"John Kerry is going through a learning process the rest of us learned 10 years ago, and Israel is required to pay a heavy price," Spyer added. (McClatchy)

Refugees Who Insist on the Impossible - Jonathan S. Tobin (Commentary)

  • The UN Relief and Works Agency (UNRWA) has a budget problem, and as a result its workers are on strike in the West Bank.
  • While the refugees demand that the corrupt Palestinian government take care of them while UNRWA is on strike, they are resolutely against being governed by it. Doing so would mean giving up their special status and taking up the more prosaic identity of Palestinian Arabs living on the territory of the putative Palestinian state.
  • Leaving the camps would mean a better life. But it would also entail giving up their precious fiction that the descendants of the Arabs who fled the land of what is now Israel will someday return to it and thus erase the Jewish state.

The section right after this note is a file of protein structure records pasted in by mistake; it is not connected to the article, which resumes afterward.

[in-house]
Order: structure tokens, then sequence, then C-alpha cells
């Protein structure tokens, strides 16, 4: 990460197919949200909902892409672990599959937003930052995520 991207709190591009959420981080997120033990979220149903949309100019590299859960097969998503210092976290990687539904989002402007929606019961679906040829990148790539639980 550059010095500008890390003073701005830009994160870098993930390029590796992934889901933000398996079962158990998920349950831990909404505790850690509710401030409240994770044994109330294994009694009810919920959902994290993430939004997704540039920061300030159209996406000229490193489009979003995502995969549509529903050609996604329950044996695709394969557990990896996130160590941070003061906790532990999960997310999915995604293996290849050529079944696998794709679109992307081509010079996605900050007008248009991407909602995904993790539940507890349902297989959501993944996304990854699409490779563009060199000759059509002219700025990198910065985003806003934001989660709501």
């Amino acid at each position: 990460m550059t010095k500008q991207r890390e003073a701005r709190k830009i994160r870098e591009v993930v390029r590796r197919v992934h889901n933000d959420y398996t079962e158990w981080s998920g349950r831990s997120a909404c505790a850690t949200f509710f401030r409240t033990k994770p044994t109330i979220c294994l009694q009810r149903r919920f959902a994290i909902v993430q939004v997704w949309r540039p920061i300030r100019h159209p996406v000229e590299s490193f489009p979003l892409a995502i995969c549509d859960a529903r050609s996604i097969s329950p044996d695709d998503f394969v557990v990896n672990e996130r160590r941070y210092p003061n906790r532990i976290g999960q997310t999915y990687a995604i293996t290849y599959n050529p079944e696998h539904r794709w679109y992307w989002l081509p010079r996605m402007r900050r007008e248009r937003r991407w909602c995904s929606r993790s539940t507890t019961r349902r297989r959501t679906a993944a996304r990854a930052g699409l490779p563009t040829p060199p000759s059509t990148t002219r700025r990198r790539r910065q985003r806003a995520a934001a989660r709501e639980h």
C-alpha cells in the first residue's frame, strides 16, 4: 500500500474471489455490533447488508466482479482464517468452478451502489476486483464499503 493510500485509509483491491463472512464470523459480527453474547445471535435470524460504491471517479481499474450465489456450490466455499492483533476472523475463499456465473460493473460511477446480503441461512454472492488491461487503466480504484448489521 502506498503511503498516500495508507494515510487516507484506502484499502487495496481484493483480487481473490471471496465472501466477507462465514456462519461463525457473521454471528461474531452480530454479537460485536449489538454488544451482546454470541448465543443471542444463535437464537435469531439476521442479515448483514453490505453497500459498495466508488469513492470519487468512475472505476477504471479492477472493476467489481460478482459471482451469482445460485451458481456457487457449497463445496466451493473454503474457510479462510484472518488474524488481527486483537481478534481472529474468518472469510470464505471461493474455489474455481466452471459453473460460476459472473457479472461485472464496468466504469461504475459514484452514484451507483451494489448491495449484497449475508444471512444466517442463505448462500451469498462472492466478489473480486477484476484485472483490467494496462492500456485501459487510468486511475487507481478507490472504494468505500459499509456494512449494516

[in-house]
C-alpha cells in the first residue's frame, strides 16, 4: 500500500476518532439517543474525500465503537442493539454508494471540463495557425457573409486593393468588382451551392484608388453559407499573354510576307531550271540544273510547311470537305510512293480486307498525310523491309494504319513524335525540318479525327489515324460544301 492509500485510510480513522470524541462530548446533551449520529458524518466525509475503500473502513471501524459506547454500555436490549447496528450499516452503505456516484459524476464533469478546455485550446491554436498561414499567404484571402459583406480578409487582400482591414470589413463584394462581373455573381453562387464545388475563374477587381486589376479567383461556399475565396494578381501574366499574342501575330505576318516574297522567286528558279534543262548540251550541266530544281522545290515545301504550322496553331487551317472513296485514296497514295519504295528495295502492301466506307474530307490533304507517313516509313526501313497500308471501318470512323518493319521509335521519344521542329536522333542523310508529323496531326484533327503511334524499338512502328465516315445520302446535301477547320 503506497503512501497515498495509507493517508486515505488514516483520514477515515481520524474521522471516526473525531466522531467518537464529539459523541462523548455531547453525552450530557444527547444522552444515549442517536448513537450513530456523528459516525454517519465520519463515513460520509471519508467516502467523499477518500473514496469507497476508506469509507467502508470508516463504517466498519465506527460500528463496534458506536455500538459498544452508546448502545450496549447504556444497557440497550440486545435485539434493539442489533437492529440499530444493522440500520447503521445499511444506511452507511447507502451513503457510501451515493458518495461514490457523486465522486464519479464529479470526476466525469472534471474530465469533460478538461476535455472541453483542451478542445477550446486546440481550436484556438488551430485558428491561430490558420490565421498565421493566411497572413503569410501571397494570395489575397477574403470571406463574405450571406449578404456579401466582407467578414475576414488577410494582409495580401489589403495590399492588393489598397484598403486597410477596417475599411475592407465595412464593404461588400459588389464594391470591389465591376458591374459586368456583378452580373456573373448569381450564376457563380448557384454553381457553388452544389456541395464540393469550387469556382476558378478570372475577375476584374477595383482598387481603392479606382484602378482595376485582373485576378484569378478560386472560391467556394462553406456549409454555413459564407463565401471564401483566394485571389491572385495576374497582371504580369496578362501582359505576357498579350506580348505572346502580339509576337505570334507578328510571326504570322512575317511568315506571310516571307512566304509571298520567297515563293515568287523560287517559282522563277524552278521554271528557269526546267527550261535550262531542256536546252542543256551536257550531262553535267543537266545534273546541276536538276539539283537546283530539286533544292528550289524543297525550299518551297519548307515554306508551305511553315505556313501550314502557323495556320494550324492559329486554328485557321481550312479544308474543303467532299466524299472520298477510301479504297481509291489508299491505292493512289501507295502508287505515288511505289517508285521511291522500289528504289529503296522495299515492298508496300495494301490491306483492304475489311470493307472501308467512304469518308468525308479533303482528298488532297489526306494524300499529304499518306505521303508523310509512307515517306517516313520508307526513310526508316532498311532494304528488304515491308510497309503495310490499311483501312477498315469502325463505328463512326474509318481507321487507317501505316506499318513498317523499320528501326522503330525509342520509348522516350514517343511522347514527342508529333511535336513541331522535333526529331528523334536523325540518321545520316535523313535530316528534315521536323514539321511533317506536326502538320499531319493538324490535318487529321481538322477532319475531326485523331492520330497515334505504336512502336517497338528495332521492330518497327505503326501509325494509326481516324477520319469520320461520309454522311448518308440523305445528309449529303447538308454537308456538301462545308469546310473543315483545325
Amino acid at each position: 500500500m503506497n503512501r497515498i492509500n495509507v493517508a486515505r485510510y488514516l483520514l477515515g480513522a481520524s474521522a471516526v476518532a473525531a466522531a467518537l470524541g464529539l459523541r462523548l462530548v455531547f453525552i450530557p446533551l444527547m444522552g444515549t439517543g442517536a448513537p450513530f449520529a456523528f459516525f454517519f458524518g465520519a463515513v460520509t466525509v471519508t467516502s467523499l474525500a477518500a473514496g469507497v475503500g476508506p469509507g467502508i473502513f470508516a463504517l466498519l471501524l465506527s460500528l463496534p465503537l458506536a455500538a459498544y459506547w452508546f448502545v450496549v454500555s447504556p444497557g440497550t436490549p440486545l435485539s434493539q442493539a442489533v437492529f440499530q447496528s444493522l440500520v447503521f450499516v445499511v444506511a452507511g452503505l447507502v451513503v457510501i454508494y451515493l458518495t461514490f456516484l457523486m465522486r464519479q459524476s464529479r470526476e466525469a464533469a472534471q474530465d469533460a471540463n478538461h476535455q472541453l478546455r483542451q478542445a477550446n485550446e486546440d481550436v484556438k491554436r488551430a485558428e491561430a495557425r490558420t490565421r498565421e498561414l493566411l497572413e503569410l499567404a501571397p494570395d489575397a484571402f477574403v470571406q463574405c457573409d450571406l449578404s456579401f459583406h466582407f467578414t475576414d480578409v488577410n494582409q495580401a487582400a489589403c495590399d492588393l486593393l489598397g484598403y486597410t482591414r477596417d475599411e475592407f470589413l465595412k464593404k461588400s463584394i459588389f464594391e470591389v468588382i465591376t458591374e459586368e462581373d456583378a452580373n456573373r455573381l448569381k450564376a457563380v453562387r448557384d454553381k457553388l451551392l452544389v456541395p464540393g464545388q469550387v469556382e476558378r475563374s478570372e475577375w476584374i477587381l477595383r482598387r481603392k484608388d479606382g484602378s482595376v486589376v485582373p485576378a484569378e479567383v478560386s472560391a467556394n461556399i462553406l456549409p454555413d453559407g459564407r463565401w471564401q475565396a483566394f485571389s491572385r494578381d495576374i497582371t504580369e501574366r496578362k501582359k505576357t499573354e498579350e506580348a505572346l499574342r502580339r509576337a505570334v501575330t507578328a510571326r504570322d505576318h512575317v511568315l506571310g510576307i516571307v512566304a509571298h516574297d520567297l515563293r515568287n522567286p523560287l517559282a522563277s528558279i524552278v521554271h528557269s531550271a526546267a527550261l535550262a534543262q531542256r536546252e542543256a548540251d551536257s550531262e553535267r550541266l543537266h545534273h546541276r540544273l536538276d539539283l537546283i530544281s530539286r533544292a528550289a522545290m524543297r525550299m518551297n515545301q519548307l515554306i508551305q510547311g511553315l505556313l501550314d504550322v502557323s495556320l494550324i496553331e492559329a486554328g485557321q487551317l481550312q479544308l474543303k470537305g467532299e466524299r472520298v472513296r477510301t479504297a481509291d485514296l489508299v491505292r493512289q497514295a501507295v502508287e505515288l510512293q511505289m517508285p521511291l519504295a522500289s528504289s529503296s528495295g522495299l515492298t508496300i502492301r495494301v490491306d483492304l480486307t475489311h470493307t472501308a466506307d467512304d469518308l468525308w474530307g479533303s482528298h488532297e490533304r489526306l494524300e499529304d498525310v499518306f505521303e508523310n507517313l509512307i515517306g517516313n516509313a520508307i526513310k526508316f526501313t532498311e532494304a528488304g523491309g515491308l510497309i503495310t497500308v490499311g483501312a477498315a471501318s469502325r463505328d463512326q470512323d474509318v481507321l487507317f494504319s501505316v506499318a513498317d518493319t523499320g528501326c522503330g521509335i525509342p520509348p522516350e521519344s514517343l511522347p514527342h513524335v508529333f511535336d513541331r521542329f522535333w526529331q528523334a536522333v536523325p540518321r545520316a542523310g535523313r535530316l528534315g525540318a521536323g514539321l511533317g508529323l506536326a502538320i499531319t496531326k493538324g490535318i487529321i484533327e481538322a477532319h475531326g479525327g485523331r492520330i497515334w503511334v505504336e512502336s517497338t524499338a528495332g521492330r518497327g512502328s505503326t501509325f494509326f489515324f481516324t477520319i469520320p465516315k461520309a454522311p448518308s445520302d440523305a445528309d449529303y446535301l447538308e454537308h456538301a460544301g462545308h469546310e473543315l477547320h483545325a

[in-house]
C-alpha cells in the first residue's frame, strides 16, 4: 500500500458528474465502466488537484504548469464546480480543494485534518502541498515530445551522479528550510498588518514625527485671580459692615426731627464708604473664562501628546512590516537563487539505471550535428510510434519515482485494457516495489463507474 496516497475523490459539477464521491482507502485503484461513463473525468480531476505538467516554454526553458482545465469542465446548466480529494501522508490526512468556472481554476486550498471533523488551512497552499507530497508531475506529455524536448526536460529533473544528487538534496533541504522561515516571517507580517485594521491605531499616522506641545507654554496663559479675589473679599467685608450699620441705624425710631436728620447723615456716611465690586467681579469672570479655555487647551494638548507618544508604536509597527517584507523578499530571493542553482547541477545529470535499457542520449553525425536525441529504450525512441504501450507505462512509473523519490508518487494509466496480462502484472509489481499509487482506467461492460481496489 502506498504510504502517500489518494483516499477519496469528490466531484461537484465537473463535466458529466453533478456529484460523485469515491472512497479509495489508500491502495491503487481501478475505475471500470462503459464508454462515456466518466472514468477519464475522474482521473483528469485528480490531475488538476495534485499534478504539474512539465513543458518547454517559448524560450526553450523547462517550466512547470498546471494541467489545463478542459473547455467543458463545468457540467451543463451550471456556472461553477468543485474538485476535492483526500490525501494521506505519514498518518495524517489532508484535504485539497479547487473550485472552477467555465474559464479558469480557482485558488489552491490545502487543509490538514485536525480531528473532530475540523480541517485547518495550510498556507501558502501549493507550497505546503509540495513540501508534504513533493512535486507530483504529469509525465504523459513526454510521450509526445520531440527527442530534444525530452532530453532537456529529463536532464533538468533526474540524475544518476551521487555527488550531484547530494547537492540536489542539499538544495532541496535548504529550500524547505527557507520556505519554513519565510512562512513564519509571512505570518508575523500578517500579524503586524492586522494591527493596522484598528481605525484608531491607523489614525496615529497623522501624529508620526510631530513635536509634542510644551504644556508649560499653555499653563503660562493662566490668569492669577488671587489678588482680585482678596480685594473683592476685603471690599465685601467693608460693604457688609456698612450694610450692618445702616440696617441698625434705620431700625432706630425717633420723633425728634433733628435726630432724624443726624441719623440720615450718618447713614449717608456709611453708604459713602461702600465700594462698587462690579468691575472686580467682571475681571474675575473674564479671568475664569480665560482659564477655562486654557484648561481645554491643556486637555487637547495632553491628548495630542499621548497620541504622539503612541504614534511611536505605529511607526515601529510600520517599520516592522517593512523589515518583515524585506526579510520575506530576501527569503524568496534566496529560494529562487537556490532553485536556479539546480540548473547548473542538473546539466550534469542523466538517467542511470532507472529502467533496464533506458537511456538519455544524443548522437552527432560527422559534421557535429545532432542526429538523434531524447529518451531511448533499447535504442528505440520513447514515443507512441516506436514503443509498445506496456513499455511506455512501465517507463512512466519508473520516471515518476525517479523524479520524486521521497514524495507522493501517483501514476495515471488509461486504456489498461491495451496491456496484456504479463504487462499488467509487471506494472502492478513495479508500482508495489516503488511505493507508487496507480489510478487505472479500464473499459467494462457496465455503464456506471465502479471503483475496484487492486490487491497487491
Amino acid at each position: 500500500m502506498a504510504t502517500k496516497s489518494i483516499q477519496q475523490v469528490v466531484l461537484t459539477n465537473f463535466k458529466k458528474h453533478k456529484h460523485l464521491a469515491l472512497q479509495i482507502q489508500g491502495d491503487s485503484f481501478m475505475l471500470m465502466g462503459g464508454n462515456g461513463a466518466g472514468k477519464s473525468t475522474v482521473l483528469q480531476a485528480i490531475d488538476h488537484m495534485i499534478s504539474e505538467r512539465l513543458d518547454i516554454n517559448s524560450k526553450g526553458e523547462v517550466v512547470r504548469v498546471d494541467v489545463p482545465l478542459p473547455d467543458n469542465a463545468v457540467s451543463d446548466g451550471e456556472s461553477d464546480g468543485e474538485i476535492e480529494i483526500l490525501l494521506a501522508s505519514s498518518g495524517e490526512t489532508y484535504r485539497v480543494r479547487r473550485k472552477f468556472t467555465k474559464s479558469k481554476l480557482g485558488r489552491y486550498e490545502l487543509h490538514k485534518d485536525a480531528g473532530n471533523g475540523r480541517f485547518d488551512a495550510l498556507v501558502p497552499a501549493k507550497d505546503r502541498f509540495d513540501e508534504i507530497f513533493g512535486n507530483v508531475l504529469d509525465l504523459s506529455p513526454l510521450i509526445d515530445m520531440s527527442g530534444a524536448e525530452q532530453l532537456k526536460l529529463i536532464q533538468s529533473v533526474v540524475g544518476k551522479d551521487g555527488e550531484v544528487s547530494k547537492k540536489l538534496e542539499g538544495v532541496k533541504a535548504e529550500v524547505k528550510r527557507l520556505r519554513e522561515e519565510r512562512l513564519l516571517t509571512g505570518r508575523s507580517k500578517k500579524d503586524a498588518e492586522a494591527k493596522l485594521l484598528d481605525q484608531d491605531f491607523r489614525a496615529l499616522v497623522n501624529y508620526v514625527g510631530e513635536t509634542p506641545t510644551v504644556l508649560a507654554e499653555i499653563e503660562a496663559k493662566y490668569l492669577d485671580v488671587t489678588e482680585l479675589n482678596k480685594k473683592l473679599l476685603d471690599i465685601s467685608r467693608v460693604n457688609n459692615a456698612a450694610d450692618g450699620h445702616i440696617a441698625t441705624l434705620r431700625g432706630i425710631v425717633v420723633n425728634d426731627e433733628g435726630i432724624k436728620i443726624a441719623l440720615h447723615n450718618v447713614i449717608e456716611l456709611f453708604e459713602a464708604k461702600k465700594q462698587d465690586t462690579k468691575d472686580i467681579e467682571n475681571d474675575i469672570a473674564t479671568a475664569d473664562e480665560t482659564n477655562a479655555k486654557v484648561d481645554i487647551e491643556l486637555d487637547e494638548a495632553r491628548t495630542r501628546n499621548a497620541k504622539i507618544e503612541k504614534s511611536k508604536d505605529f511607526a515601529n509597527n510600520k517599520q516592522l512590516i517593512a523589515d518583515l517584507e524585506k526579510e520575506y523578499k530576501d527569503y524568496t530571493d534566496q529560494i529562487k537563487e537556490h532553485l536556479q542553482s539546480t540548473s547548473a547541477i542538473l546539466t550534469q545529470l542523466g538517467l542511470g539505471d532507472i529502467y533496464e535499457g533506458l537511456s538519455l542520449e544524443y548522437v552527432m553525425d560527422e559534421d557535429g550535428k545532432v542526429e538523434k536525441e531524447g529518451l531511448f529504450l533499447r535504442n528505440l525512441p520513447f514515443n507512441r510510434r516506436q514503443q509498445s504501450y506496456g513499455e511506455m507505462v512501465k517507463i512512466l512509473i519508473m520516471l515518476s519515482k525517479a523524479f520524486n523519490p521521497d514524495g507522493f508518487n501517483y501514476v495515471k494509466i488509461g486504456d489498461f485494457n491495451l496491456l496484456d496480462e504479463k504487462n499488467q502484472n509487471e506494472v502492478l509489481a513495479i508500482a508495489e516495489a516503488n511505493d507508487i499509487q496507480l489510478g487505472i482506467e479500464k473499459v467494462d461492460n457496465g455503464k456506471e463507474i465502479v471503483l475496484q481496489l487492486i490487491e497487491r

• Since 1945, wars have created tens of millions of refugees around the world. Almost all have been resettled in new homes. But only the Palestinians, for whom UNRWA was specifically created, were not given the aid they needed to develop skills and get on with their lives.
  • The answer is not more money for UNRWA and its employees nor for a Palestinian Authority that has no interest in helping them. The only answer is the abolition of UNRWA and its replacement by an agency dedicated to giving Palestinians the same resettlement help other refugees have received.
  • Until that happens, the refugees - still the driving force of Palestinian politics - will ensure peace with Israel can never be achieved.